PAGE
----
If you go into a bar in Japan, you can order a bīru, i.e., a beer, from the Dutch bier. In the early nineteenth century, the Dutch word for ‘potatoes’ aardappel(s) appears in a Japanese text as aarudoappereso. This has since been replaced by jagaimo, literally ‘Jakarta tuber’, reflecting the fact that the Dutch imported potatoes from Jakarta (Batavia).

Unsurprisingly, Dutch shipping terms have been adopted by Japanese. These include dekki (Dutch dek, 'deck’), dokku (dok, ‘dock’), masuto (mast, 'mast’), and tarappu (‘ship’s ladder’ or ‘gangway’) from the Dutch trap (‘staircase’). The Dutch word for ‘sailor’, matroos, has been adopted by Japanese in several phonetic variants such as madorosu.

In some cases, the Dutch influence is harder to detect, e.g., in translation loanwords. Many grammatical terms fall into this category. For example, the Dutch word for ‘noun’ is (zelfstandig) naamwoord, literally ‘name word’. Japanese translated this literally as meishi. These Japanese grammatical terms would in turn be adapted and adopted by Chinese and Korean. Indeed through contact with the Japanese in the nineteenth and twentieth centuries, both Chinese and Korean imported several Dutch words via Japanese. Chinese adopted gas ‘gas’ as wǎsī, while the Korean word for ‘bag’ kabang can be traced back to an older Dutch word for ‘basket’ or ‘sack’, kabas.

In the late eighteenth century there was a real craze for things Dutch in Japan. This led to the word for ‘Holland’ Oranda (actually from the Portuguese) being attached to anything vaguely Western, or even foreign. Oranda-peki denoted those crazy about things Dutch, Oranda-ichigo ‘strawberries’, and Oranda megane-e Western ‘peep-boxes’. The middle syllable of Oranda was also used extensively, most notably in rangaku, literally ‘Dutch studies’, though it covered Western learning in general.

The Japanese interest in Dutch science led to the adoption of many loanwords in this field. For example, the Dutch word for the ‘appendix’ in the stomach is blindedarm, which literally means ‘blind intestine’. Each part of this word was translated into Japanese giving mōchō, which also literally means ‘blind intestine’. Variants on this entered Chinese and Korean. The Japanese term for the ‘Leyden jar’, an early sort of electric battery, is Raiden-bin, a combination of the Dutch place name and the Japanese word for ‘jar’.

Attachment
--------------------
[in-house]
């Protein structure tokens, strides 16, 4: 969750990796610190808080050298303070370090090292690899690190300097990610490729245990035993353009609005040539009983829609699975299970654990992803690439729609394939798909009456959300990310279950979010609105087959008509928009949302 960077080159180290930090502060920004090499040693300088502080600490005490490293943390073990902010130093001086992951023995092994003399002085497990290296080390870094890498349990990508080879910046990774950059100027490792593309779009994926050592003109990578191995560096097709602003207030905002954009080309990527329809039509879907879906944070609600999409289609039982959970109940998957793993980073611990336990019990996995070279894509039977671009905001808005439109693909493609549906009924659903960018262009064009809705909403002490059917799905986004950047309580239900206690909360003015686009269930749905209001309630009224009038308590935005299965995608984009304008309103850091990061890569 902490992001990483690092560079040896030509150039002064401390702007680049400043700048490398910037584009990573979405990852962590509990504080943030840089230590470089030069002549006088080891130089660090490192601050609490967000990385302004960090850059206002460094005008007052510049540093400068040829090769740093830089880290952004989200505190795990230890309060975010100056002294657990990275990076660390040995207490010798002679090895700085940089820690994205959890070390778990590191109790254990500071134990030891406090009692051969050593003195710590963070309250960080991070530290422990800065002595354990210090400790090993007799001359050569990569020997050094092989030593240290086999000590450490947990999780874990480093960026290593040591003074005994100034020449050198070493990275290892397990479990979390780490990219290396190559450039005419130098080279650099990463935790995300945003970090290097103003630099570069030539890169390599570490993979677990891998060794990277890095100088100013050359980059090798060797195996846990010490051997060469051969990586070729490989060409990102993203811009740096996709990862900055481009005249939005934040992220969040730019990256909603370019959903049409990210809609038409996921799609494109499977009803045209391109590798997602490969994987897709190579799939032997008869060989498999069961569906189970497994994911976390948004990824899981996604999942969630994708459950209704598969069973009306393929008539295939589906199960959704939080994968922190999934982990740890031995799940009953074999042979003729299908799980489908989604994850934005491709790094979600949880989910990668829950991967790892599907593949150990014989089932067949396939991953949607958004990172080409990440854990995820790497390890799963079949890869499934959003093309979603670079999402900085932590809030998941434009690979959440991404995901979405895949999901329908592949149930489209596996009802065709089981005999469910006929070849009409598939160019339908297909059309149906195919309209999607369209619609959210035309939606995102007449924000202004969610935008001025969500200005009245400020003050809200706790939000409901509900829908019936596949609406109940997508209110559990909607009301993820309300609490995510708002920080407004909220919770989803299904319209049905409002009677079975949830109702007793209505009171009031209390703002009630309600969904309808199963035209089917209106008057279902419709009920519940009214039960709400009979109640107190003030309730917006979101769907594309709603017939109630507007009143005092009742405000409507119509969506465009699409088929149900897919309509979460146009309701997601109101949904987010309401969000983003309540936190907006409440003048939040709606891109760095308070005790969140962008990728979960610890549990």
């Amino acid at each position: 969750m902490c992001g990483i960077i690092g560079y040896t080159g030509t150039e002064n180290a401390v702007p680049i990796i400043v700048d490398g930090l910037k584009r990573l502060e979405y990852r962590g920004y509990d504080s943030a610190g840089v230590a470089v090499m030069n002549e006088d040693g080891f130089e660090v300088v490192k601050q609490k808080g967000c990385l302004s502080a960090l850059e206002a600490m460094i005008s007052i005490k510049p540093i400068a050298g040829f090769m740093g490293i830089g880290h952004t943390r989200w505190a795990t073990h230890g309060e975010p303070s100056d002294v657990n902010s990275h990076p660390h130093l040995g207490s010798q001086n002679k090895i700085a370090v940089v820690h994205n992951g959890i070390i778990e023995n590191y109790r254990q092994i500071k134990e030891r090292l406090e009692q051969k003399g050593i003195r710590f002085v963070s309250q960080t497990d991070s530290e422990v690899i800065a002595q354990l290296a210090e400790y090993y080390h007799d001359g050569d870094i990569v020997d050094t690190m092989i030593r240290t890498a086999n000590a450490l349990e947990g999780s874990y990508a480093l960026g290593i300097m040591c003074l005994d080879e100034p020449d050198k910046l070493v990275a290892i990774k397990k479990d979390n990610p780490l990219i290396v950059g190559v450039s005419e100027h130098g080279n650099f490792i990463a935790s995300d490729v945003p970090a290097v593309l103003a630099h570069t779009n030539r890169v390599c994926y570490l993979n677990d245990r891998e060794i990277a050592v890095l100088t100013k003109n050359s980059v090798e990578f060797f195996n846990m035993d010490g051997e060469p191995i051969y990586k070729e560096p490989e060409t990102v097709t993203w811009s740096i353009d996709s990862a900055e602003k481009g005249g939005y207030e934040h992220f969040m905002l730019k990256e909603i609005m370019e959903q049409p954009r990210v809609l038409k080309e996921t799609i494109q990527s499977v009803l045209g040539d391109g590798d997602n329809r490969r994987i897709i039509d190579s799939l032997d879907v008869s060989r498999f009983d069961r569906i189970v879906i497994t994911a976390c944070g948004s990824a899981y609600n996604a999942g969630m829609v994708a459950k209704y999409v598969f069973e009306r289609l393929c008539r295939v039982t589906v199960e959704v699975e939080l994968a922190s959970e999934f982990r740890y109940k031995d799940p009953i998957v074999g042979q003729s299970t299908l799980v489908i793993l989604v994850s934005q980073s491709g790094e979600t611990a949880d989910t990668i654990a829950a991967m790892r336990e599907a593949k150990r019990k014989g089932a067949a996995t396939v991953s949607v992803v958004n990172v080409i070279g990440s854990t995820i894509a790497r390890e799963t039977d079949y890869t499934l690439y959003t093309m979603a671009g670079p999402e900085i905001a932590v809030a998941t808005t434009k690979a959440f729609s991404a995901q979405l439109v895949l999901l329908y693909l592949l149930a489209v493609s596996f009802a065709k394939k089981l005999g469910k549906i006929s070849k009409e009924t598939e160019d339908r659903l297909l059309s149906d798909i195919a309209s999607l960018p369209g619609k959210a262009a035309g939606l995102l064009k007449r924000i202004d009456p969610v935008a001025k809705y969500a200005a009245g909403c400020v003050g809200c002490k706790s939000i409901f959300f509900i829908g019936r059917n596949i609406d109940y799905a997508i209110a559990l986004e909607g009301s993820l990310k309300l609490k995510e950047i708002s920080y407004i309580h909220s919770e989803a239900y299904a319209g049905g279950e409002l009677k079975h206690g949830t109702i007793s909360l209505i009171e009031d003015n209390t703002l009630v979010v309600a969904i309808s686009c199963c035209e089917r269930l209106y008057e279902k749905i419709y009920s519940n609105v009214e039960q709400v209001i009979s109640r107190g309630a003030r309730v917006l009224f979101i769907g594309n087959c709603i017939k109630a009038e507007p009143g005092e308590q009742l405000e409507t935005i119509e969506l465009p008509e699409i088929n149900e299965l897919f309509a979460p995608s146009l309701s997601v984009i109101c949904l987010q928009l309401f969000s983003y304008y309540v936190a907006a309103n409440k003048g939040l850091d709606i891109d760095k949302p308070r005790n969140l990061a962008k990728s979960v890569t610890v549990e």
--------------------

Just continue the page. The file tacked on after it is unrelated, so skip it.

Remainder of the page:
But it was not just the vocabulary of Japanese that was affected by contact with Dutch. When translating Dutch texts into Japanese, translators sometimes needed to develop new words and particles to deal with the grammatical differences between the languages. One example is the relative pronoun tokoro no (‘which’), still in use today.

After 1854, there was an initial surge in Dutch, for it was used as a lingua franca between Japanese and Europeans. However, when the Japanese realized there were bigger and more powerful countries in the world, the use of Dutch declined sharply and by 1900 its use in Japan had become very limited. Nevertheless, there are still well over 150 Dutch loanwords in common use in Japanese and many more words, such as the grammatical terms, which owe their origin to Dutch. When Dutch speakers visit Japan, they can perhaps think back to the time of significant Dutch influence on Japanese when they order a coffee, or a beer – bīru-o kudasai!

Christopher Joby, The Dutch Language in Japan (1600-1900), Brill, Leiden, 2020, 494 pp.